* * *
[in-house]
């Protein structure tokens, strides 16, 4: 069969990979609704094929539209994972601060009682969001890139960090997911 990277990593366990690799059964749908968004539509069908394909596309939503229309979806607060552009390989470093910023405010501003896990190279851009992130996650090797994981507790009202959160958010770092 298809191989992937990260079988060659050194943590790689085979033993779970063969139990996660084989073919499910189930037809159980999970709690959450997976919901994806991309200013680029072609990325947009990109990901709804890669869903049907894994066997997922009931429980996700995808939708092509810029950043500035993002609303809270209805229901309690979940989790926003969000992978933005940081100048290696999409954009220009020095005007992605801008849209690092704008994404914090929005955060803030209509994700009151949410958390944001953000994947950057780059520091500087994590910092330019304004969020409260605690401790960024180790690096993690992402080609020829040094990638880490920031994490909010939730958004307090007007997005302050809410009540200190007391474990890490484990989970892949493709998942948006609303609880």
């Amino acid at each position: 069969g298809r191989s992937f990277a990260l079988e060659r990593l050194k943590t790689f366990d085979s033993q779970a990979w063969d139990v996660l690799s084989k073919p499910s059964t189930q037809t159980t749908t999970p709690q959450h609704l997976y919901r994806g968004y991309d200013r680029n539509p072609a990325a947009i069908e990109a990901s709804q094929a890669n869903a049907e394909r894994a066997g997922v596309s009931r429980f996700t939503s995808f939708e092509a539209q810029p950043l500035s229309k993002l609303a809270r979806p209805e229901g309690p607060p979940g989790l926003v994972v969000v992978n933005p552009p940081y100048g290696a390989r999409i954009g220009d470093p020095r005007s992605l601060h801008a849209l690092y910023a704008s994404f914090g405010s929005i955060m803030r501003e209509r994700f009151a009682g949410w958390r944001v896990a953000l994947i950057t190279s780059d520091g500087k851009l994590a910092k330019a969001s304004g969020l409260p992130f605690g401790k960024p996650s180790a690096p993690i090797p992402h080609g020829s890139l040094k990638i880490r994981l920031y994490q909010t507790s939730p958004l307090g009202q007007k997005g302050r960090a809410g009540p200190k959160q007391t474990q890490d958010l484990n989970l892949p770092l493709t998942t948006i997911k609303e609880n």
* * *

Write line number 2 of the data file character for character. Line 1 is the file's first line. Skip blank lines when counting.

């Protein structure tokens, strides 16, 4: 069969990979609704094929539209994972601060009682969001890139960090997911 990277990593366990690799059964749908968004539509069908394909596309939503229309979806607060552009390989470093910023405010501003896990190279851009992130996650090797994981507790009202959160958010770092 298809191989992937990260079988060659050194943590790689085979033993779970063969139990996660084989073919499910189930037809159980999970709690959450997976919901994806991309200013680029072609990325947009990109990901709804890669869903049907894994066997997922009931429980996700995808939708092509810029950043500035993002609303809270209805229901309690979940989790926003969000992978933005940081100048290696999409954009220009020095005007992605801008849209690092704008994404914090929005955060803030209509994700009151949410958390944001953000994947950057780059520091500087994590910092330019304004969020409260605690401790960024180790690096993690992402080609020829040094990638880490920031994490909010939730958004307090007007997005302050809410009540200190007391474990890490484990989970892949493709998942948006609303609880």